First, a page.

From the Editor: Take-and-bake here to stay
Colleen CrossFeatures Business and Operations Catering & Expansion Trends
Canadian company PizzaForno is adding take-and-bake pizzas to its existing vending machines that bake thin-crust pizzas in three minutes.
Let that sink in. This is a company conceived and begun well before the pandemic to serve customers wanting freshly made pizza quick and 24-7 (a demand that even the late-night joints couldn’t match). It now is banking on those customers wanting all those same elements — with the caption of finishing the pizza at home.
Here’s how the machines work: A robotic arm takes the customer’s selection from the refrigerated section of the pizza kiosk and moves it into the patented oven, where it is baked, boxed and served. The pizzas cost $11-14.
The 10-foot by 10-foot kiosks can be found adjacent to restaurants and convenience stores, and within food courts and gas stations.
The company backed up this move with Neilsen research which suggests nearly 75 per cent of Canadian households have purchased a bake-at-home pizza since March 2021.
As human pizza makers and pizza purists, you may scoff at the notion of vending machine pizza or be skeptical that its quality can stand up to that of a human-made pizza. The point is this: PizzaForno sees take-and-bake as an avenue of growth.
It makes sense if you think about the explosion in popularity of small backyard wood-burning ovens, which excite some professional chefs as much as the amateurs. People needed to cook at home, got in the habit and found they liked the feeling of satisfaction and creativity.
2020 was the year of independents selling their pizzas or pizza kits in frozen or in some cases fresh form from your stores, in grocery stores, at markets. It was the year of getting your pizzas to the people by any means possible.
If you aren’t offering a fresh or frozen take-home option, it’s worth thinking about. If nothing else, it’s an option for reaching customers that will drive an hour to taste your signature pizza.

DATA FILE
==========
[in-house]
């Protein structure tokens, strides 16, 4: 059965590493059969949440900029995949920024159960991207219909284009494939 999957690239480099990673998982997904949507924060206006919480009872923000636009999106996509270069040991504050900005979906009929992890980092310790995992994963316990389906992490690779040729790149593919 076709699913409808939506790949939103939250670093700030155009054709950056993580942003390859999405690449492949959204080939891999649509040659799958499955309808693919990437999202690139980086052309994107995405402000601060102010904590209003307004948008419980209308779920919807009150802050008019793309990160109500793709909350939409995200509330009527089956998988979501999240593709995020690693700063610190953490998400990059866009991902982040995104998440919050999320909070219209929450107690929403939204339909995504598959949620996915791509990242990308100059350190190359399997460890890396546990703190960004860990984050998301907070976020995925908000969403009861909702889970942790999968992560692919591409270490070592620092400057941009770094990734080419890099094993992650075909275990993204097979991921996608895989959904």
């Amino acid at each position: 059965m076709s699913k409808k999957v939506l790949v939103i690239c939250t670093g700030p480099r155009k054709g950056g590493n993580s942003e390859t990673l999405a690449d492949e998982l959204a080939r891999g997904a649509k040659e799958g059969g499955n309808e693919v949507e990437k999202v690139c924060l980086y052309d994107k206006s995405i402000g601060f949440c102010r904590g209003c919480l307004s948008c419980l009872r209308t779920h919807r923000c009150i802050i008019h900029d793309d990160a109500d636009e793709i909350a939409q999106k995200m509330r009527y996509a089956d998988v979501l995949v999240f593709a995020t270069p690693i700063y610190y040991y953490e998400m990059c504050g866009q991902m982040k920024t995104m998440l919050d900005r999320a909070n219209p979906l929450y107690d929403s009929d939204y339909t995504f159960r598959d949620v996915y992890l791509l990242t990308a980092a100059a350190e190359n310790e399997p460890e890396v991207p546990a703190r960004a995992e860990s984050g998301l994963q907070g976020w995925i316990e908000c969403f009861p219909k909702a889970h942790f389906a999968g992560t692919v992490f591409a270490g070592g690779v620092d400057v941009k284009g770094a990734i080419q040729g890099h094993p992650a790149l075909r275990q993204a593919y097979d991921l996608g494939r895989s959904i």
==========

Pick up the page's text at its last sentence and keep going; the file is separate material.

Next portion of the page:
Take-and-bake pizza is far from a new concept, of course. Many operators have been offering it for 20 years now. No doubt many more provided the option to customers who were spending a lot of time in their homes during pandemic periods of lockdown and craving a restaurant-like experience. The idea of cooking high-quality, professionally made food at home and getting insight into how the food is prepared is one reason some people enjoy making meal kits like those from Hello Fresh and Goodfood.
Automated pizza machines, robot or kiosks are a trend that seems here to stay. In the U.S. Piestro just announced it will pilot its “Piestro Pod” in the Las Vegas flagship location of Capriotti’s Sandwich Shop location. Capriotti’s plans to buy up to 100 more kiosks to gain sales beyond their lunchtime sandwich crowd.
It’s amazing to think how far pizza has come over the years in terms of quality, convenience and variety. While I did not experience what some call the golden age or first wave of traditional pizzerias of the 1950s through the 1970s, I do recall the pleasure of eating even a rubbery mini pizza freshly nuked at the Langton, Ont., arena between skating practices, the fun of making the early Chef Boyardee pizza kits at home as a kid, the delight of going to Fluffy’s with my high school friends (and waving at the monster mascot in the parking lot), and the wonder of discovering the many styles and traditions of pizza among pizza chefs and operators since becoming editor of this one-of-a-kind magazine.
I shake my head in wonder at how this dish remains ever popular, shareable and versatile. May it always be so.
Here’s to the joyous return to normal of pizza making, baking and taking and partaking in person at your pizzeria with high spirits and healthy margins.
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